Tragicomic Tones in Turkmenistan
One huge industry is cotton, with production ranking 10th in the world as the crop is planted on half the country's irrigated land. To ensure there's a sufficient labor pool, teachers are sent to the fields instead of getting time to prepare lessons since harvest coincides with the beginning of the school year. Some used to hire laborers to replace them, but too many were troublesome so the practice is now banned. In Turkmenistan's favor, a U.S. government report on human rights in 2006 notes there is "dramatically less evidence of child labor during the cotton harvest."
Education is touted as a top priority with 10 years' worth deemed mandatory, but that's less than the average for other former Soviet countries and it was reduced to nine during the last years of the Turkmenbashi regime before being restored. Loyalty to the president supersedes factual accuracy; science papers by teachers, or instance, are basically songs of praise to their leader and they were forced to get them published or face lay cuts or dismissal. Because there are no science journals, teachers get into fierce bidding wars with newspapers they bribe to publish them. Schools have few, if any, textbooks and those remaining are from the Soviet era, with no opportunity for instructors or parents to buy their own. The dominant classroom text is the Ruhnama, Turkmenbashi's revisionist religious/history self-tribute (more on this shortly).
Doctors are another occupation under duress, with the overall state of health care described by outside observers as deplorable even by impoverished Central Asian standards. Turkmenbashi ended free care in 2004 and replaced 15,000 nurses and other health care workers with soldiers whose medical training was unknown. He closed all hospitals outside Ashgabat in 2005, saying rural residents should be treated in the capital. Cutbacks also forced doctors to hire their own cleaning staff after the regular crews were dismissed, with the temps sometimes also administering shots and providing other care. AIDS and similar afflictions are officially nonexistent for all practical purposes. There's a significant drug problem, again unacknowledged officially, and such crimes aren't a focus of the many police crackdowns because arrests would result in undesirable statistics showing an increase in crime.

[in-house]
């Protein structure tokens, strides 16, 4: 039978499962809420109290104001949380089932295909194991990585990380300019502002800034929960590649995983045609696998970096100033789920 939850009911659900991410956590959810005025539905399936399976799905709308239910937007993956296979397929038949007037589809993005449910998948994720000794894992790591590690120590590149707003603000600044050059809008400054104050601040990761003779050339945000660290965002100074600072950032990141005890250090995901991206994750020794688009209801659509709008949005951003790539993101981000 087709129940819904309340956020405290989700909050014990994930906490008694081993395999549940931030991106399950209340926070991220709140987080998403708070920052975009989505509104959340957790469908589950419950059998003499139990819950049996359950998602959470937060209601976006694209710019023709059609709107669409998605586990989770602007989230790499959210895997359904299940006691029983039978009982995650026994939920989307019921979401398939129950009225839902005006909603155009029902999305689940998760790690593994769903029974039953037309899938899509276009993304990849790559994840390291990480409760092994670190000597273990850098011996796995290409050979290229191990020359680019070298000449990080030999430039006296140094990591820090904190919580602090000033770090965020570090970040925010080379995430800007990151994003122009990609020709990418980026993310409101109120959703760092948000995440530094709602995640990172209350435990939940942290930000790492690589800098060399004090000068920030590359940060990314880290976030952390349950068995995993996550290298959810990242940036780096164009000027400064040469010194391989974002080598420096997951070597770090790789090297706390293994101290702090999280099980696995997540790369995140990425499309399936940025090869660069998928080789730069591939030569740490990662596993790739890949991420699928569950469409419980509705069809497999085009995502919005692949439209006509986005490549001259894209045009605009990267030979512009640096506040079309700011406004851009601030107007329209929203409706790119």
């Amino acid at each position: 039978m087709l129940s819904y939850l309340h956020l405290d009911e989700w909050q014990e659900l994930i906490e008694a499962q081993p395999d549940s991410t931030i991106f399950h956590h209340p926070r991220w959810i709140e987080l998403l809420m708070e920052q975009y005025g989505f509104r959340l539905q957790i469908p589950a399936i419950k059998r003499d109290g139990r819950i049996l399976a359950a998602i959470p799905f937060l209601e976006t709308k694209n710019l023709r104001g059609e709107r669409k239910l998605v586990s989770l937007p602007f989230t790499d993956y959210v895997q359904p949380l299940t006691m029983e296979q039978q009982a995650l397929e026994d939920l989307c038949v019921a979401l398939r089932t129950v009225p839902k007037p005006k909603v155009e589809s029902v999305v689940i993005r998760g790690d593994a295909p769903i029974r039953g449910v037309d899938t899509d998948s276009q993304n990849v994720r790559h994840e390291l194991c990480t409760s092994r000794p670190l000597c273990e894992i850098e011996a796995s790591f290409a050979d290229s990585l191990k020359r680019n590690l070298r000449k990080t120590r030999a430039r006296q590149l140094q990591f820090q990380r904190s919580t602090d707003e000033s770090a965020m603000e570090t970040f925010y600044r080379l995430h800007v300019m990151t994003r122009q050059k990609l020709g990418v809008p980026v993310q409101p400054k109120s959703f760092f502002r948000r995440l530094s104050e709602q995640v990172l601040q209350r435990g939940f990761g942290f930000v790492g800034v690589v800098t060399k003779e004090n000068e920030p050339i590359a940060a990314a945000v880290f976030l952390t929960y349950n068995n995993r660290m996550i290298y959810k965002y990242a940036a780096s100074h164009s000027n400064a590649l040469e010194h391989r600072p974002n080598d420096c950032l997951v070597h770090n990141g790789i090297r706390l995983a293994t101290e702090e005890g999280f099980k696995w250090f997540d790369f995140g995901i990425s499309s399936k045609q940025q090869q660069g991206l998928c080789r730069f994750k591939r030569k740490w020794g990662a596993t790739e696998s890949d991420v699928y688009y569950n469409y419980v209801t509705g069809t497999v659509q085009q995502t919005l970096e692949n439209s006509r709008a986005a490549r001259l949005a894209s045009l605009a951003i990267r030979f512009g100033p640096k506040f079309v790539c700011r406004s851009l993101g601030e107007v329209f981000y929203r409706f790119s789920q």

Nearly 90 percent of the population is Muslim, but Turkmens make and consume a lot of wine. Treatment of women is far from the most repressive on Earth, although they live under enough work and living restrictions, plus problems like non-enforcement of domestic violence laws, that boys are preferred by many families. Common girls' names are Besteir (enough) and Boyduk (fed up), according to an article by Paul Theroux in the May 28, 2007, issue of The New Yorker (only excerpts are available online legitimately, but (ahem, cough) his first-person article is required reading for anyone interested in the country.
Applying for a government job can be a real pain. In addition to a long list of personal data, prospects may have to provide obscurities such as the burial places of dead relatives going back five generations. Vacancies also don't always match areas of greatest need, with hockey and figure-skating coaches being of one of the biggest things sought by recruiters at a recent job fair.
It's possible to objectively put together a list of positives. Turkmenistan ranks fifth in GDP growth rate, according to the 2006 CIA World Factbook, and has the fifth-largest reserve of natural gas (hence the expats looking to profit). Their international political stance since independence is "permanent neutrality," refusing like Switzerland to take sides in conflicts. A decree in 2003 stated citizens will receive free electricity, natural gas, water and salt until 2030. Gas is maybe the world's cheapest at less than 10 cents a gallon, making taxis (any passing vehicle willing to pick you upwhich usually happens in seconds) an incredible bargain at well under a dollar to go anywhere in Ashgabat.